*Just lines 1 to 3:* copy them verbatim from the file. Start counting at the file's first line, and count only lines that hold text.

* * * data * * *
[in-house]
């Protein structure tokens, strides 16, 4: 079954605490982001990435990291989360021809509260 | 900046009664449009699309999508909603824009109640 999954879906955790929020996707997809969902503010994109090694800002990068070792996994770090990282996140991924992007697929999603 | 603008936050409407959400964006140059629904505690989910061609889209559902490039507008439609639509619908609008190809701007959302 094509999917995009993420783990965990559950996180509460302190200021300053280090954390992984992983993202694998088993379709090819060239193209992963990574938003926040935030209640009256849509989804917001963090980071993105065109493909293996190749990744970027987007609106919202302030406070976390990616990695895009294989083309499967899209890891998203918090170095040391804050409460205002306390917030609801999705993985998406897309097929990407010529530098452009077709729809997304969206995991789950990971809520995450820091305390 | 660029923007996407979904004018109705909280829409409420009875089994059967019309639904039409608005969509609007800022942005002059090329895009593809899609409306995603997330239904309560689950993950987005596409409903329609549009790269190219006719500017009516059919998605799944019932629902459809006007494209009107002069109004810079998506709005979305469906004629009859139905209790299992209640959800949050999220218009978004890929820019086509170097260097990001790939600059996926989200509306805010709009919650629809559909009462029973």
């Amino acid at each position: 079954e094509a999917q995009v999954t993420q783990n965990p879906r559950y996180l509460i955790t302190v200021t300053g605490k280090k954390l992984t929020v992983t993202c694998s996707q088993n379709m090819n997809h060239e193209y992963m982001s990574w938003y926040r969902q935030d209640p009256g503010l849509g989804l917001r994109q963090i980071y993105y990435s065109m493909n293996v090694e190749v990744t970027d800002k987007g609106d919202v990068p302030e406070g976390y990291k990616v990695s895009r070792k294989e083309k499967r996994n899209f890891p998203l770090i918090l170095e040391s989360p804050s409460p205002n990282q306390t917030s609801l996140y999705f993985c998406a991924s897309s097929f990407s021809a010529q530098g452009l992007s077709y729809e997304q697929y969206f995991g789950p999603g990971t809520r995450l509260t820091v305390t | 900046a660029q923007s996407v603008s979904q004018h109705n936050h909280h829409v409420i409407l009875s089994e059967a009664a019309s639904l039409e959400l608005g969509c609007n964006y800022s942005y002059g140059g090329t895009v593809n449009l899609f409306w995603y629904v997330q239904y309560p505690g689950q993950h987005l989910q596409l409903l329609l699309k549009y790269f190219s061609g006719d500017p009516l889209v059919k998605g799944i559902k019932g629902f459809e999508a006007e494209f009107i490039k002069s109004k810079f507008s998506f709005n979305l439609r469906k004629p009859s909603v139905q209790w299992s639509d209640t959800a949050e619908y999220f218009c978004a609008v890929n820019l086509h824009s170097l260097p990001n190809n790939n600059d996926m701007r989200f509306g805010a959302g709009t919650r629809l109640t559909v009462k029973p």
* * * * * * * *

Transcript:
[in-house]
């Protein structure tokens, strides 16, 4: 079954605490982001990435990291989360021809509260 | 900046009664449009699309999508909603824009109640 999954879906955790929020996707997809969902503010994109090694800002990068070792996994770090990282996140991924992007697929999603 | 603008936050409407959400964006140059629904505690989910061609889209559902490039507008439609639509619908609008190809701007959302 094509999917995009993420783990965990559950996180509460302190200021300053280090954390992984992983993202694998088993379709090819060239193209992963990574938003926040935030209640009256849509989804917001963090980071993105065109493909293996190749990744970027987007609106919202302030406070976390990616990695895009294989083309499967899209890891998203918090170095040391804050409460205002306390917030609801999705993985998406897309097929990407010529530098452009077709729809997304969206995991789950990971809520995450820091305390 | 660029923007996407979904004018109705909280829409409420009875089994059967019309639904039409608005969509609007800022942005002059090329895009593809899609409306995603997330239904309560689950993950987005596409409903329609549009790269190219006719500017009516059919998605799944019932629902459809006007494209009107002069109004810079998506709005979305469906004629009859139905209790299992209640959800949050999220218009978004890929820019086509170097260097990001790939600059996926989200509306805010709009919650629809559909009462029973």
């Amino acid at each position: 079954e094509a999917q995009v999954t993420q783990n965990p879906r559950y996180l509460i955790t302190v200021t300053g605490k280090k954390l992984t929020v992983t993202c694998s996707q088993n379709m090819n997809h060239e193209y992963m982001s990574w938003y926040r969902q935030d209640p009256g503010l849509g989804l917001r994109q963090i980071y993105y990435s065109m493909n293996v090694e190749v990744t970027d800002k987007g609106d919202v990068p302030e406070g976390y990291k990616v990695s895009r070792k294989e083309k499967r996994n899209f890891p998203l770090i918090l170095e040391s989360p804050s409460p205002n990282q306390t917030s609801l996140y999705f993985c998406a991924s897309s097929f990407s021809a010529q530098g452009l992007s077709y729809e997304q697929y969206f995991g789950p999603g990971t809520r995450l509260t820091v305390t | 900046a660029q923007s996407v603008s979904q004018h109705n936050h909280h829409v409420i409407l009875s089994e059967a009664a019309s639904l039409e959400l608005g969509c609007n964006y800022s942005y002059g140059g090329t895009v593809n449009l899609f409306w995603y629904v997330q239904y309560p505690g689950q993950h987005l989910q596409l409903l329609l699309k549009y790269f190219s061609g006719d500017p009516l889209v059919k998605g799944i559902k019932g629902f459809e999508a006007e494209f009107i490039k002069s109004k810079f507008s998506f709005n979305l439609r469906k004629p009859s909603v139905q209790w299992s639509d209640t959800a949050e619908y999220f218009c978004a609008v890929n820019l086509h824009s170097l260097p990001n190809n790939n600059d996926m701007r989200f509306g805010a959302g709009t919650r629809l109640t559909v009462k029973p």